Segments also allow you to discover people who’ve taken/haven’t taken an action relating to your activity (e.g. opened/clicked).
Segments are great for some research about your data and can be used to identify particular sets of emails in an audience who match certain criteria, but they are more ‘temporary’ in nature – if you’ve got a segment you’re using again and again, it might be worth making it more permanent… and use groups or tags.
A few years ago, a version of this article talked about groups as being just like tags, but not actually called tags!… and now that we do actually have tags in Mailchimp, it can get a bit confusing.
Tags were launched in 2018 and when it comes down to it, are pretty much the same as Groups within Mailchimp… but there are some specific differences, which is why I’m going to focus on them and explain each specifically.
So these are all the ways you can segment in Mailchimp… but typically, you’re likely to be using either Tags, or Groups… but which is right for you?
Tags or Groups?
The fact is that for most of you out there using Mailchimp… there isn’t actually a huge amount of difference between Groups and Tags.
They perform the same functions, and allow you to “assign” email addresses in your audience to a permanent segment.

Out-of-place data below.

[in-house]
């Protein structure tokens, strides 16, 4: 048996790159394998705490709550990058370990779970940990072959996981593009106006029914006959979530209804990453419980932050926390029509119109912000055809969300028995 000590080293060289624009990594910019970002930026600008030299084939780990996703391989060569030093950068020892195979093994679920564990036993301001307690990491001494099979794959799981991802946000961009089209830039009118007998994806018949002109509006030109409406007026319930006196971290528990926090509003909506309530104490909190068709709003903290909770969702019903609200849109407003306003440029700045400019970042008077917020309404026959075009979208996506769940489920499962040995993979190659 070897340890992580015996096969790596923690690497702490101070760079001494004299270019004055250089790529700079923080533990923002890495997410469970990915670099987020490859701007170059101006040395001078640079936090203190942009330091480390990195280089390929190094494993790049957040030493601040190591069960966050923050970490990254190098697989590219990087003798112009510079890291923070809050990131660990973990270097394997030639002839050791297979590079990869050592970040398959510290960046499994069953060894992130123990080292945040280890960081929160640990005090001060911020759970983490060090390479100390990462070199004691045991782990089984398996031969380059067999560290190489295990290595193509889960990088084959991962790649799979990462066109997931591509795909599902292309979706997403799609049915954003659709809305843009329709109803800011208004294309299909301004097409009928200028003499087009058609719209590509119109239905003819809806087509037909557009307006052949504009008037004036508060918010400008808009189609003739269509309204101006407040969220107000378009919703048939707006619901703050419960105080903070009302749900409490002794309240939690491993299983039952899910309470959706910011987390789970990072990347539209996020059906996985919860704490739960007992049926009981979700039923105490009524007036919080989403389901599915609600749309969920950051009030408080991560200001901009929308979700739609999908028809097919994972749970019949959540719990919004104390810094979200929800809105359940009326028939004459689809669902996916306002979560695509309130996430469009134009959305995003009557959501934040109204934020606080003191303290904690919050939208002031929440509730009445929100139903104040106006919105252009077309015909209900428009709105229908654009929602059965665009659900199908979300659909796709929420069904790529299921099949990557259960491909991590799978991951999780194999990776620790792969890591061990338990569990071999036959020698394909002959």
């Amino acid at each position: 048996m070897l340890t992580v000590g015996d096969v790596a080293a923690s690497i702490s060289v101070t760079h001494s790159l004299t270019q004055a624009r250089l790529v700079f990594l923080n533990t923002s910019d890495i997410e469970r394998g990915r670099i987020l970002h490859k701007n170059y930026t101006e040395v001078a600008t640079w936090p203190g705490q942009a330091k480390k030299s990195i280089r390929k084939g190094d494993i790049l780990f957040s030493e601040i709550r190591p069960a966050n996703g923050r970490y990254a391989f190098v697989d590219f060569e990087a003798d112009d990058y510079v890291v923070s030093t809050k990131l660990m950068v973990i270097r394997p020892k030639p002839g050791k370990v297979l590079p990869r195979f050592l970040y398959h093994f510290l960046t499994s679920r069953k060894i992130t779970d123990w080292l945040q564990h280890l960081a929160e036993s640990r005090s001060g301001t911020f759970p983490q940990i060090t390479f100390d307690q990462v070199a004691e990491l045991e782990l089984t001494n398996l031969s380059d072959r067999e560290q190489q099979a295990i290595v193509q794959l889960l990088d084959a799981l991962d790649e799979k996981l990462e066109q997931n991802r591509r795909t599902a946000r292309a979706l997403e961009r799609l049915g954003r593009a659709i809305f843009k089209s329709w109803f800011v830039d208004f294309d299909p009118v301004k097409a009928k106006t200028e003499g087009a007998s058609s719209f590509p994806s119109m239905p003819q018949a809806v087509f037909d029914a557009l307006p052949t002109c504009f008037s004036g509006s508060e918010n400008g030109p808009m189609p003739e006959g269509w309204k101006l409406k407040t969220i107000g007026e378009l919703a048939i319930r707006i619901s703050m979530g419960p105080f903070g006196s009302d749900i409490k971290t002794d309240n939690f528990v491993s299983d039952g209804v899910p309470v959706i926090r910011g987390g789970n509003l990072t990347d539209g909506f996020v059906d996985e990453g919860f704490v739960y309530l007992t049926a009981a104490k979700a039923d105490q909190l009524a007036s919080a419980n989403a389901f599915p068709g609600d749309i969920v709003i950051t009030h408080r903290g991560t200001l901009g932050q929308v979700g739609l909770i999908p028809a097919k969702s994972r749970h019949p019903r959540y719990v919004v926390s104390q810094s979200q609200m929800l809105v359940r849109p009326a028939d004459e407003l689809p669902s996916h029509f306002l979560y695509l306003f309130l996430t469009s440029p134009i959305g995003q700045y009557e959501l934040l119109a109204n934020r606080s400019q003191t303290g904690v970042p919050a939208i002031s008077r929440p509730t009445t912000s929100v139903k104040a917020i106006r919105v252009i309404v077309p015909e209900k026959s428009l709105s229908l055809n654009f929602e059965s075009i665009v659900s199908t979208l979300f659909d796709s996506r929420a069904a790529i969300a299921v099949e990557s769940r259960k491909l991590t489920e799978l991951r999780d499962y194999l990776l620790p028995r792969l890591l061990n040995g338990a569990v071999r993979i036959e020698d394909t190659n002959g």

Groups have been around almost as long as Mailchimp and as such are used by many ‘chimpers. I myself have most of my marketing set up to use groups. However, purely because of the way that Mailchimp implemented groups when they started, there were some back-office limitations (nothing you or I would ever really see), and so they knew there was a better way.
…and that’s where Tags come in. When Tags were launched, I was a bit dismissive of them, but I’m now coming around to some of them and have started to use them in a variety of client accounts I manage to structure and segment their data.
The bottom line though is that unless you’re quite advanced with Mailchimp, there are no fundamental differences between the two segmentation tools – you just need to pick one!
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Picking between Groups and Tags – Which should I use?
This is a question I get asked regularly (and I got asked a lot when Tags were brought out!), and over time I’ve actually realised that it’s potentially the wrong question to ask!